The Diverging Diamond

Last week I lamented that nobody is concerned with the gains from improved traffic management. Right on cue, as if they were waiting to refute my complaint, the Chicago Tribune introduces us to the “diverging  diamond interchange” (DDI).  Although the design temporarily requires traffic to drive on the left side of the road, it’s better than that of standard diamond interchanges  in almost every way.

A DDI allows traffic getting on and off an expressway to flow freely without stopping or yielding to other vehicles. It’s also considered safer and often cheaper to build than standard diamond interchanges. Experts say DDIs have fewer “conflict points” — a technical term for places where crashes can occur — than standard interchanges.

Sounds like a resounding success for our ability to innovate, right? Well, not so much.

Saiko said Versailles, France, has used the design since the 1970s. So why, after decades of building interstates and expressways, did it take so long for the concept to reach the U.S.?

Highway designers and engineers are wary of taking any chances with millions of dollars of public money at stake, Saiko theorized. “Nobody (in the U.S.) wanted to be the first to try it. Nobody wants to be the guinea pig,” he said.

When public dollars are at stake a low-risk, high-reward option still entail too much risk. The Obama administration has laudably been more apt to play “science lab” with public money, but at the state level where most of these types of decisions are made it’s nearly impossible.

Hopefully the DDI will be successful in America and lead to more experimentation in the future.  Infrastructure innovation is one of the few areas where there is still low hanging fruit in terms of  implementing ideas from other parts of the world.

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The Laffer Curve of Branding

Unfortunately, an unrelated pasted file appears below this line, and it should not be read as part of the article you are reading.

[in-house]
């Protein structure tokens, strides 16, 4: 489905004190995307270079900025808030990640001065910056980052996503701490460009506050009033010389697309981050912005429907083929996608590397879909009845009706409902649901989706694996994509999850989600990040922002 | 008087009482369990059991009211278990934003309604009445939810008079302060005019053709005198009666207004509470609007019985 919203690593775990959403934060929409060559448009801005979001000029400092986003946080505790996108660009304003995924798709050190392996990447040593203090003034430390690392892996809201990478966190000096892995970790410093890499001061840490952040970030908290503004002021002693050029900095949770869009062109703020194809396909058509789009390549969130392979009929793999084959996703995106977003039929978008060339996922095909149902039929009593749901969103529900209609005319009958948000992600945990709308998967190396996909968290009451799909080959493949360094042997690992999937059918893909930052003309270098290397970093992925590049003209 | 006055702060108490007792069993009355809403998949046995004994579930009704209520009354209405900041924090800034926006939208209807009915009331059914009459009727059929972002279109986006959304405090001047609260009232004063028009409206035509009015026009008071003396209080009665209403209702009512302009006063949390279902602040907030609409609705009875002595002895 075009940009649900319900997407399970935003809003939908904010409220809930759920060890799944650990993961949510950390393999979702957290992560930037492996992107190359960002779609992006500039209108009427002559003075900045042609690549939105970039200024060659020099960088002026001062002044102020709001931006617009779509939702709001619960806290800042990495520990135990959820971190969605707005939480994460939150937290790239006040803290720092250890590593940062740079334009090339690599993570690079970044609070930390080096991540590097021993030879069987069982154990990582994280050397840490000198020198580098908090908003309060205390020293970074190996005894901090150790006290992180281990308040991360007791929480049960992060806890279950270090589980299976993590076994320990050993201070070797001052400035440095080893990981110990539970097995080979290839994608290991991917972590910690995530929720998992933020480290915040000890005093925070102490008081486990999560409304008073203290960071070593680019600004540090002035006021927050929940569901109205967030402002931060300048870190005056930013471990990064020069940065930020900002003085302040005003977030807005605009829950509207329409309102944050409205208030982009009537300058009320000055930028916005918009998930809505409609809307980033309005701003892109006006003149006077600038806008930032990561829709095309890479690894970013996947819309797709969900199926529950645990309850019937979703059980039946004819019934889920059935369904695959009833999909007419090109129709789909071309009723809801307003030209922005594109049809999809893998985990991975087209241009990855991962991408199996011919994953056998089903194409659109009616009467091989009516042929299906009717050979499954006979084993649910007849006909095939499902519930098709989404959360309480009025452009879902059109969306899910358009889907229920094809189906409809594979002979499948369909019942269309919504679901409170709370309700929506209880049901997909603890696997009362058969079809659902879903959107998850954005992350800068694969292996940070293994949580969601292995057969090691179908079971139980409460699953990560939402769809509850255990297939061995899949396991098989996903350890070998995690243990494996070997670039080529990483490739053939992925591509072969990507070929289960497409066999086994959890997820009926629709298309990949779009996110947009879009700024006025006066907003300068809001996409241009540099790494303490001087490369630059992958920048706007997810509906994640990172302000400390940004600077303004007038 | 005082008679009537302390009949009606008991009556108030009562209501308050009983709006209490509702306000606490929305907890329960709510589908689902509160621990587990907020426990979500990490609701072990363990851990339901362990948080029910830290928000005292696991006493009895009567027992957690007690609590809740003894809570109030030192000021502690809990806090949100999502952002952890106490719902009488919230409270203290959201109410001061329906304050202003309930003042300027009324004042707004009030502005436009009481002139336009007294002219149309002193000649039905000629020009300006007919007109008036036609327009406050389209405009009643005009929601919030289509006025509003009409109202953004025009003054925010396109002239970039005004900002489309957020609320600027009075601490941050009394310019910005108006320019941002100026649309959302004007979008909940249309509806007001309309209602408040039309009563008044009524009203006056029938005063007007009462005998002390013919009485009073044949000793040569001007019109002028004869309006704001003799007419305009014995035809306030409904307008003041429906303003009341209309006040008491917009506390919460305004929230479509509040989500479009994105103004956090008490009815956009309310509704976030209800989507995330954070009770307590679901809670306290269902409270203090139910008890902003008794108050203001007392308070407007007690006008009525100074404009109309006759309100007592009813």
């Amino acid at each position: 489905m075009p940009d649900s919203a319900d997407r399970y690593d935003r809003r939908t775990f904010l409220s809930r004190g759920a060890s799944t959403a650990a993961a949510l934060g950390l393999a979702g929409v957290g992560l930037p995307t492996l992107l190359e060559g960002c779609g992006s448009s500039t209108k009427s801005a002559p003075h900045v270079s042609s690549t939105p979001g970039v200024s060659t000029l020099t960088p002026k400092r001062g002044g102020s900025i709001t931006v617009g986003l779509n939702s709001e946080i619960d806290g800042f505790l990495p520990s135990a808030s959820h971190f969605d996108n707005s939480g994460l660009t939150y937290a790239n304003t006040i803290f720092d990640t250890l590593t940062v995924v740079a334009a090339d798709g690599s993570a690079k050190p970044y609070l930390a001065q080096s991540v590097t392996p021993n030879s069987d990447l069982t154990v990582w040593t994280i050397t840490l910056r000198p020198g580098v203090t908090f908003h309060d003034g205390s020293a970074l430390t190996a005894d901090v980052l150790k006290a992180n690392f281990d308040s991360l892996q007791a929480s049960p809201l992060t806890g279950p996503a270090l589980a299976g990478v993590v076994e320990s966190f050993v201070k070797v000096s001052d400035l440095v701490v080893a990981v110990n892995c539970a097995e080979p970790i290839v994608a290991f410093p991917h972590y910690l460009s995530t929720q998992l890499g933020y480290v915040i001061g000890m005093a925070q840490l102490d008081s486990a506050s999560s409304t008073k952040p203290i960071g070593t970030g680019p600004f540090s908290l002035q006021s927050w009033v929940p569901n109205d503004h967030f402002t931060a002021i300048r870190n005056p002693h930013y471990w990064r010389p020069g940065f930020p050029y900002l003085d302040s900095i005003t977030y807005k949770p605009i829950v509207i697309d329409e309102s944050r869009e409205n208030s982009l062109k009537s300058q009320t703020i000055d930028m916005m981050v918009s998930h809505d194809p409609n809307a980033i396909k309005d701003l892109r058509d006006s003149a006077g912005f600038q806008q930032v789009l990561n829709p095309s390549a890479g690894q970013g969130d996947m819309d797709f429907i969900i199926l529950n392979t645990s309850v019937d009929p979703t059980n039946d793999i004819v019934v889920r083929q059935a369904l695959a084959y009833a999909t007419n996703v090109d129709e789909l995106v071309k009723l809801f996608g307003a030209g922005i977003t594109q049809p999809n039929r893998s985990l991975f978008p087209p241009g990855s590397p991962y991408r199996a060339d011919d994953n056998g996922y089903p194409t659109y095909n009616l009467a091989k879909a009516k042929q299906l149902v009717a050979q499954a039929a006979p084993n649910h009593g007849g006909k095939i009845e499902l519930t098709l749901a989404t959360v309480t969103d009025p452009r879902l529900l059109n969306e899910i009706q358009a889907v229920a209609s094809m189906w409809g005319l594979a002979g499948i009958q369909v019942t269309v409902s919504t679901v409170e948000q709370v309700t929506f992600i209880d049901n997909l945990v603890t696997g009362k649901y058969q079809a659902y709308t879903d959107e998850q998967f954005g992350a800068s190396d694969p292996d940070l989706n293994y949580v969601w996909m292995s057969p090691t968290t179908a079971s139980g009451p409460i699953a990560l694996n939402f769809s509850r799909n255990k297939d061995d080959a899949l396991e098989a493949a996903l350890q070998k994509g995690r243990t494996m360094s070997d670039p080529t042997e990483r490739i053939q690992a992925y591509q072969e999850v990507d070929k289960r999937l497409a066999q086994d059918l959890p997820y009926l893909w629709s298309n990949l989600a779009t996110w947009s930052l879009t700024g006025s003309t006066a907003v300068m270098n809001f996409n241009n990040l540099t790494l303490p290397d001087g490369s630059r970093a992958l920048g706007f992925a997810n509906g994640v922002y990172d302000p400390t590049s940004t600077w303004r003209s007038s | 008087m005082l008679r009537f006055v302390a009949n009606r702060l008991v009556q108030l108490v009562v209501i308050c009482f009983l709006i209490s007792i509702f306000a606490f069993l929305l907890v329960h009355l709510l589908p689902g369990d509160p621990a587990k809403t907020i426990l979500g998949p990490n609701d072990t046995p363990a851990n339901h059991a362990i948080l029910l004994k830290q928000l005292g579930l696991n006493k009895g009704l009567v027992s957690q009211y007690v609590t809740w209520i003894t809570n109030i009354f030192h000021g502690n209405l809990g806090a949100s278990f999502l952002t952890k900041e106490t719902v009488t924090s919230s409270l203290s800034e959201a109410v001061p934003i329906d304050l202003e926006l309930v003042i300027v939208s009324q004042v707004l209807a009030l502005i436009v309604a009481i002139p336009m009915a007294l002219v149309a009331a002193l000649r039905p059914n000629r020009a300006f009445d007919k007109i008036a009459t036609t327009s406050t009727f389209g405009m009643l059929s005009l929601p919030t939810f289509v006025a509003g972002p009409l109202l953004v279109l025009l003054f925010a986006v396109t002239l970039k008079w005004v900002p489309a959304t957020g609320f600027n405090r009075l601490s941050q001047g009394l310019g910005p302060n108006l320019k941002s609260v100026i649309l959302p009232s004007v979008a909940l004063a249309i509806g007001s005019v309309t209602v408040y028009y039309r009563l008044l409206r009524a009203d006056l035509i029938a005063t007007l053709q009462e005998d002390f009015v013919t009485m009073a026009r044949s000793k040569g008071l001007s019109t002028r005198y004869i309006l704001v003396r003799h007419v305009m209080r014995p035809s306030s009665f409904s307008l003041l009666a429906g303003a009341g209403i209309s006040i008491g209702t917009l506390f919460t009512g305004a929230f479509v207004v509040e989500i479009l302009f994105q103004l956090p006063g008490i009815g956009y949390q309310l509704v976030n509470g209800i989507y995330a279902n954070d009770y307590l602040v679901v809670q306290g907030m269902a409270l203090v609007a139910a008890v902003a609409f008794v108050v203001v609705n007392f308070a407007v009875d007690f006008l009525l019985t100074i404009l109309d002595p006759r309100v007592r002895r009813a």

Lindsey Robertson attempts to discern why the Old Spice Guy’s popularity hasn’t led to an increase in sales.

The Old Spice ads were so successful in raising brand awareness that no dude wanted to have a bottle of the stuff in his shower. The funny ads actually gave the product embarrassing or negative connotations.

I think something slightly different is happening here. Advertising works best on a unconscious level.  We see a product and want it without consciously realizing it’s because advertising has made us associate the product with a successful sex life.

But when advertising is too successful, when consumers recall an ad so well that its messages are consciously contemplated, the desire to not be manipulated by advertising takes over and sales fall.  Call it the Laffer Curve of branding.

This may be what’s happening with Old Spice.  Somebody having positive thoughts as they contemplate buying an Old Spice product will be conscious their affinity is due to the advertising campaign. At this point the desire to avoid being manipulated kicks in, and the person chooses a different brand of body wash.

Nudging Traffic

It’s the middle of the night and you’re zooming down an empty two-lane highway. You pass a sign: “Left lane closed – 1 mile.” No worries. It’s 1:34 AM. Shouldn’t be a problem.  And then you hit the backup.  The endless sea of red brake lights appears out of nowhere.

Why? Why can’t two relatively empty lanes of cars efficiently merge into one without grinding to a halt?

The culprit is the free rider problem.  If every driver merges at the first opportunity, traffic would continue at three-quarters speed. However, as some of these “good samaritans” merge early and efficiently, the left lane becomes faster. Looking to take advantage, aggressive drivers  stay in the left lane as long as possible. This leads to a disproportionate amount of cars all merging at the last possible moment.  Rather than merging at half speed, these cars are forced to merge while nearly stopped.

Can anything be done to fix this problem?

Things would clearly improve if cars  were forced to merge before the last possible moment.   A series of signs could potentially warn drivers that road work beings in 3000 feet, but that they must merge in the next 2000 feet.  Authorities must be careful not to enforce the new law too strictly (perhaps via cameras), otherwise it merely creates the exact same problem at the new “last change to merge” point.  Alternatively, if the rule isn’t enforced enough to create a deterrent to late merging, it will also serve no purpose.

You can also take matters into your own hands, as I sometimes do when road rage gets the best of me. My solution? As I get close to the merge area I drive in between the the two lanes. That forces all the “free-riders” in the left lane to merge behind me rather than at the bottle neck up ahead.

Although we tend to overlook traffic as a great scourge of society, traffic robs people of time, a commodity whose flexibility makes it infinitely valuable.  Some simple congestion innovation/regulation could save hundreds of thousands of man-hours, and it’s a shame the powers that be aren’t more concerned with it.